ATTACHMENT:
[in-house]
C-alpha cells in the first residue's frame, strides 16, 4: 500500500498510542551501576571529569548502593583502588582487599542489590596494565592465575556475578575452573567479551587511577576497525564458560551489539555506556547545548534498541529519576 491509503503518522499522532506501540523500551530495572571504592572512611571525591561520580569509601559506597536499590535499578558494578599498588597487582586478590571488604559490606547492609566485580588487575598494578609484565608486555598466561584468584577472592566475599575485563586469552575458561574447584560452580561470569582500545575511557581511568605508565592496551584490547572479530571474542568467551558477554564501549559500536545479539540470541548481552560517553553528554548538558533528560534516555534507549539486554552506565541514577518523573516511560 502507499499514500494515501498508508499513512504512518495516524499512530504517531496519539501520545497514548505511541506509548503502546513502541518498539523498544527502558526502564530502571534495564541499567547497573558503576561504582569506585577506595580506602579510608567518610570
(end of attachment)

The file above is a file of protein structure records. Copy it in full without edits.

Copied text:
[in-house]
C-alpha cells in the first residue's frame, strides 16, 4: 500500500498510542551501576571529569548502593583502588582487599542489590596494565592465575556475578575452573567479551587511577576497525564458560551489539555506556547545548534498541529519576 491509503503518522499522532506501540523500551530495572571504592572512611571525591561520580569509601559506597536499590535499578558494578599498588597487582586478590571488604559490606547492609566485580588487575598494578609484565608486555598466561584468584577472592566475599575485563586469552575458561574447584560452580561470569582500545575511557581511568605508565592496551584490547572479530571474542568467551558477554564501549559500536545479539540470541548481552560517553553528554548538558533528560534516555534507549539486554552506565541514577518523573516511560 502507499499514500494515501498508508499513512504512518495516524499512530504517531496519539501520545497514548505511541506509548503502546513502541518498539523498544527502558526502564530502571534495564541499567547497573558503576561504582569506585577506595580506602579510608567518610570